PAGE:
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Bodegas Marqués de Vizhoja experiments with coffee to reduce fungal disease

Bodegas Marqués de Vizhoja looks to coffee machine waste in a move to reduce fungal disease at the same time as improving sustainability.

Galicia is the wettest region in all of Spain with average rainfall starting from 800mm in the driest areas all the way up to 2,200mm for those along the Atlantic coast.

Given this concern, fungal issues in the vineyards are quite common and viticulture has been adapted accordingly, for example with vines being trained to pergolas or by higher trellising which allows for good air circulation. In addition, the use of antifungal chemical treatments is widespread to contend with issues such as Esca, Petri and Black foot disease.

Talking to Decanter, Javier Peláez, the owner of Bodegas Marqués de Vizhoja said, ‘It’s been this heavy reliance on chemicals which was one of the reasons that we’ve been investigating alternative treatments for the vineyards that don’t rely on chemicals and are ultimately more sustainable.’

This new line of research has seen them introduce spent coffee grounds in the vineyards as one of several potential methods to thwart fungal development and maintain health in the wood of the vines.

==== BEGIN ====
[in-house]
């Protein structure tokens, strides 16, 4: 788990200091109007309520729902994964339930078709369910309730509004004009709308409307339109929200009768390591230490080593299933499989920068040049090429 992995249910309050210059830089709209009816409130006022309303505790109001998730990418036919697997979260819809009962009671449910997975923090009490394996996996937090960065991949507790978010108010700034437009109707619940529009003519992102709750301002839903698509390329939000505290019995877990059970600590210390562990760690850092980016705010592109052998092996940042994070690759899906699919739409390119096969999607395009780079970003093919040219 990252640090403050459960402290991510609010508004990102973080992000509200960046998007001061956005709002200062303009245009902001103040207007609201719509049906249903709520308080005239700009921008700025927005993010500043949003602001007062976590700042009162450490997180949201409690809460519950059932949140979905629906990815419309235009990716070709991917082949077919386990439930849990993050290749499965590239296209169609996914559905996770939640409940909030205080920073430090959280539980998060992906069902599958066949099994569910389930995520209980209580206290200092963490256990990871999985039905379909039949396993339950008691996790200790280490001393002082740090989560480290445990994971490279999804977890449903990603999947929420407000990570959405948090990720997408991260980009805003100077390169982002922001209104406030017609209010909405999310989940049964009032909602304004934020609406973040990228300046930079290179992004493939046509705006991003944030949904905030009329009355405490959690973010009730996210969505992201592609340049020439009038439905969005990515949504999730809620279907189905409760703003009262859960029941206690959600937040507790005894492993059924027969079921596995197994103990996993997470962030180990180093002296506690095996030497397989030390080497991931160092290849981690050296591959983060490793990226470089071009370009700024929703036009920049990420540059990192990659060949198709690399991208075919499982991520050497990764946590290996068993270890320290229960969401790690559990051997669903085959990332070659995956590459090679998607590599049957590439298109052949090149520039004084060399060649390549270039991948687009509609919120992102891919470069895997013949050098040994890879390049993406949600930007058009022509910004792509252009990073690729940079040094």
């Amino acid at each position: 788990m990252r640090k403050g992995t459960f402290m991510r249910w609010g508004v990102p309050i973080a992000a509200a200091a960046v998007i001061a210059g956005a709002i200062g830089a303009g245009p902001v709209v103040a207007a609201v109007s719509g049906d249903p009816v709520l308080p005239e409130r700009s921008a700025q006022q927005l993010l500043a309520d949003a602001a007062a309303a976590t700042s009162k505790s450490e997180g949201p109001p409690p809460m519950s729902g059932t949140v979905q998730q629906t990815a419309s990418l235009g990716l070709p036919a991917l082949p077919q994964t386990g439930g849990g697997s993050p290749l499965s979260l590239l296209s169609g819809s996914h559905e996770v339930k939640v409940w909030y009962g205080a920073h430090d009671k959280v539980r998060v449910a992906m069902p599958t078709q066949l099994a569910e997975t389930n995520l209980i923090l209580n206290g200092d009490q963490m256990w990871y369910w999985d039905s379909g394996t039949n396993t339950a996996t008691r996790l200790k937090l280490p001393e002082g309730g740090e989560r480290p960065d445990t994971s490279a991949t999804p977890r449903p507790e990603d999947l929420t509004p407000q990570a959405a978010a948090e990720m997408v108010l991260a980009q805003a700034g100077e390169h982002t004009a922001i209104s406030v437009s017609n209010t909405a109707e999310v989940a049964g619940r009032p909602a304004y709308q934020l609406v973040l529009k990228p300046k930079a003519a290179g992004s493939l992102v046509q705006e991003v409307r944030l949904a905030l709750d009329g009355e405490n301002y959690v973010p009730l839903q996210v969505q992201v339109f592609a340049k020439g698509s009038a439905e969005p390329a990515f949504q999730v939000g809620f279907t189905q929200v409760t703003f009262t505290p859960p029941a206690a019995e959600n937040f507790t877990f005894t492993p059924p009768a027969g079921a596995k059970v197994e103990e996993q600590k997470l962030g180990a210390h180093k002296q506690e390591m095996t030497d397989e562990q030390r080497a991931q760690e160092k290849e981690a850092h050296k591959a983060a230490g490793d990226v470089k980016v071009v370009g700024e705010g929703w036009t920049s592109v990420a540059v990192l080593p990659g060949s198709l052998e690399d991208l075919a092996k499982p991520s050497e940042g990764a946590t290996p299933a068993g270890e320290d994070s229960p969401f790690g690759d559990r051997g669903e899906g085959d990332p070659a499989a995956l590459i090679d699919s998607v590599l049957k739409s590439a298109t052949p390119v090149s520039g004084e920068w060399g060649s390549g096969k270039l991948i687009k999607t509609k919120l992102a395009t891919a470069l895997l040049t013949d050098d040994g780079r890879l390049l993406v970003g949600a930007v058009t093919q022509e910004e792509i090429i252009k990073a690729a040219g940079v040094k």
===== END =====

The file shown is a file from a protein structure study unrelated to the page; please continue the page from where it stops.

Peláez said, ‘It’s an exercise in circular economy: the waste from coffee machines is given value again by being used in our vineyards, creating a cross-economy link between Galician companies in addition to the sustainability aspect.’

They’ve been working with Galician coffee producer, Verdadero c.a.f.e. whose director, Gustavo Cascón, said that they collected 900kg of spent grounds for the initial phase of the project.

There have been trials in an orchard located in the town of Arteixo where they’ve used coffee grounds purely as a fertiliser. But now in 2022 they’ve started in the vineyards and will see it run as a trial for the next three years, in three different plots of Albariño grapes. In total Marqués de Vizhoja has 40ha, which are primarily Albariño but additionally Loureiro and Treixadura, other varieties traditional to the region.

In addition to working to minimise chemical intervention, Peláez told Decanter, ‘Our grandparents would use coffee historically in our gardens as a fertiliser and so we’re working to bring a bit of the past into the present and see if we can improve upon it to the benefit of our vines.’


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